One day there alighted from the omnibus a man and his family, consisting of his wife, two sons and one daughter. When the man had shaken his cramped body into shape, he began to abuse the driver of the omnibus, the town and the country; while with a mighty oath composed of the hottest words taken from various tongues, he declared that he would send the omnibus to the scrap heap, the owner of that wretched vehicle to the poorhouse, and the driver to jail. Thinking over it now in my maturer years, I realize that they richly deserved his anathemas, although at that time, in common with our townsfolk, I thought the man presumptuous in criticizing this ark of ours, with its leather-covered body and the mud-bespattered lettering which declared in three languages that it was an omnibus and that it connected our town with the far-away railroad, which it reached in time to catch the mixed train for Vienna. It did not set forth that it rarely arrived at Hodowin in time, which meant a wearisome wait of many hours in an ill-smelling waiting-room; nor did it tell of the terrors of the journey, of the driver who made it uncomfortable for the passengers by asking them to alight and push, unless he got a generous “Trinkgeld,” and it certainly never told or could tell of the rapacious owner, who exercised all his powers as a monopolist over a defenseless public.

The strangers were expensively attired. From the man’s shirt bosom flashed the first diamond I ever remembered seeing, and the woman had similar glittering stones in her ears. I was at once attracted by the boys, who, contrary to custom, jumped through the window of the omnibus to the ground without the aid of the foot-rest. This seemed to me a dangerous performance; but when the girl followed her brothers in the same fashion, all the onlookers including myself were shocked. My hungry brain or soul or whatever a boy may call the self, scented in these newcomers unusual mortals, and I was not disappointed.

The family came from an American city not many hundreds of miles from where I am now writing. The father had left there, ostensibly on account of the rigours of the climate, but when visiting the town myself in later years, I found that his leaving was not a matter of climate but of police record. The family planned to remain until the father’s health was restored; which meant until a new and less rigorous administration should come into power where his misdeeds had been perpetrated. Originally he had been in the whiskey distilling business, which in Hungary, by its nature, encouraged roving and lawlessness. Both these qualities carried him to the United States, where evidently he had prospered but not reformed, and he was now back from where he started. The children had English names: Henry, Arthur and Maud. The girl’s name sounded very strange when pronounced by those of us who did not know anything of the mysteries of the English language.

The boys were soon the terror of the town and the surrounding villages. They belied their Jewish ancestry both in their looks and their behaviour and broke through all barriers of race and class, proving a leavening influence for good or ill, according to the views held, to the boyhood of their generation.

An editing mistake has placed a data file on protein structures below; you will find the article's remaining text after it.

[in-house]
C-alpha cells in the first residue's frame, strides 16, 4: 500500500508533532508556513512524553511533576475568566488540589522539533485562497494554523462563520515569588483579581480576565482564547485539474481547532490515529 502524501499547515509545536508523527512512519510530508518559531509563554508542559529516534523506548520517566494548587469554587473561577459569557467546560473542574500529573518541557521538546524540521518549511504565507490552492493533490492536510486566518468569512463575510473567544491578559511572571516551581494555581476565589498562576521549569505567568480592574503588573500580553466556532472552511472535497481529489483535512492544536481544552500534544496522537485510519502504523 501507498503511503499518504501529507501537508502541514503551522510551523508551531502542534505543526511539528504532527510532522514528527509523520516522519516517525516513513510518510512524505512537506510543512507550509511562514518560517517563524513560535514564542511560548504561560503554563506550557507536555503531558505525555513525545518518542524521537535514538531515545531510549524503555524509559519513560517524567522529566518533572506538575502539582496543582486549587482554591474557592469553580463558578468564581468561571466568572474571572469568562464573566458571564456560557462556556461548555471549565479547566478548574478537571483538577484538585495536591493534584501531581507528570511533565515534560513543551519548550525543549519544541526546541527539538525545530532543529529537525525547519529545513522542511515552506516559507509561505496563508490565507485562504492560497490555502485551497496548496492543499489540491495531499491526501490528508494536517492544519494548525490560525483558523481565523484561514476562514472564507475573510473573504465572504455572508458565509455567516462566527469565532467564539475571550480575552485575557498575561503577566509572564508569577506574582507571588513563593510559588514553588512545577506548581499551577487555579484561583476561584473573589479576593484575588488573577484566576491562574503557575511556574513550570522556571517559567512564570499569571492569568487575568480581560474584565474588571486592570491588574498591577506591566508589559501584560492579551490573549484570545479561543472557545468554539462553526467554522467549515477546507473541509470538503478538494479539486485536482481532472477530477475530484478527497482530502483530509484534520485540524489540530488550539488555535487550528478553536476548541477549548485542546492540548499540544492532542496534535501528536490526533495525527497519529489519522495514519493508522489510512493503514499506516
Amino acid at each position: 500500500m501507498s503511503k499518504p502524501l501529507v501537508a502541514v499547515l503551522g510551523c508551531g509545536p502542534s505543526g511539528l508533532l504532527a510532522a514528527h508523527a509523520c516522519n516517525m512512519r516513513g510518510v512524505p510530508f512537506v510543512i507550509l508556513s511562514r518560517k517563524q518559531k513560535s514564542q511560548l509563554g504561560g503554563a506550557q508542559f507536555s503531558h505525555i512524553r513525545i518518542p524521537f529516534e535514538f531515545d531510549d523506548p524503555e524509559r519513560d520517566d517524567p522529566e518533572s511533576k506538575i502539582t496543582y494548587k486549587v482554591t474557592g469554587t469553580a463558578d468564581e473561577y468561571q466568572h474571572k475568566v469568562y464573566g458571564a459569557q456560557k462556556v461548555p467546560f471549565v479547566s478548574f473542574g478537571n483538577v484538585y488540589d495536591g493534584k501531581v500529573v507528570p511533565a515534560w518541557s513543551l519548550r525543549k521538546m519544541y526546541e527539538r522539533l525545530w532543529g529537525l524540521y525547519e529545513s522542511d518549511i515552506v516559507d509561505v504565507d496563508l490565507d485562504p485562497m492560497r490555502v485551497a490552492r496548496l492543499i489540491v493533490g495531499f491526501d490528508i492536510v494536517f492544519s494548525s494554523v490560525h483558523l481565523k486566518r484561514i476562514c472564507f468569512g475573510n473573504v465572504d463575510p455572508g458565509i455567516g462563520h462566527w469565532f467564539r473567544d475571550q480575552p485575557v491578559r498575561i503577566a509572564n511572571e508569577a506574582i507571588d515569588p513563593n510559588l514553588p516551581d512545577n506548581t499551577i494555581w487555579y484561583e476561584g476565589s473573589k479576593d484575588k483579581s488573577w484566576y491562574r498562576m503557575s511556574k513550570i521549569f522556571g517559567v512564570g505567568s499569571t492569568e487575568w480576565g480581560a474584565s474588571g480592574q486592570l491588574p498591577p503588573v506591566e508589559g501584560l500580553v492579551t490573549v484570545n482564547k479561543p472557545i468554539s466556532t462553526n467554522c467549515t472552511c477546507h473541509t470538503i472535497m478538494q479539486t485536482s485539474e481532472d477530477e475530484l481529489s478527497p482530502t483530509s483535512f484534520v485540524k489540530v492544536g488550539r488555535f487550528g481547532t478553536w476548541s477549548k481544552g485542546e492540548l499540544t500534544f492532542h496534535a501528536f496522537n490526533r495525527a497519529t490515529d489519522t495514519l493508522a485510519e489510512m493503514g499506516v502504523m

To run races or to play ball were unknown pleasures, especially to the sedate Jewish lads. To play Indian, plan semi-serious hold-ups, to go about with bows and arrows and a self-conscious swagger—these were virtues or vices so new that the whole region seemed to be turned topsyturvy, and everybody but myself heaved a sigh of relief when the strangers were gone. From these boys I learned a few English phrases, the first being contained in the classic lines of “Yankee Doodle.” Many a puzzling thought I gave to those euphonious words “doodle” and “macaroni,” whose meaning could not be translated to me, even by the boys, who could repeat the whole song forward and backward. Above all I bless their memory for having brought into my life Cooper’s “Leatherstocking Tales,” which they owned in a large, illustrated, German edition. That ozone from free airs stirred my whole system and seemed to purify me of all inborn fears and littleness. I felt the glow of camp-fires, the joy of the chase, the hardships of adventure, the fierceness of battles and battle-cries. I cast off, as if by magic, the burdens imposed upon me by race and faith, and became a pioneer in an untracked wilderness; I drew the first plow-share over my prairie farm and defended my blockhouse against the redskins; yes, even the fear of guns was taken from me, for I went with those American boys (carrying a borrowed gun, which was against the law) and killed a cat. With steady hand, I pulled the trigger while one of the lads held the ancient weapon. Then we proceeded to scalp the animal and did it, I suppose, Indian fashion. The height of surprises to our Jewish community came, when the younger of the boys climbed a May-pole without apparent effort, after the Gentile lads had failed. How I trembled and triumphed for him, as the tree swayed with him at its graceful top; how proud I felt as he waved the ribbon he had taken from the goal, and when he reached earth again he seemed to have redeemed me from the reproach against my race; for the peasants said: “See what this Jewish boy did!” “How skillful he is and how brave!” I basked for a long time in the radiance of his triumph.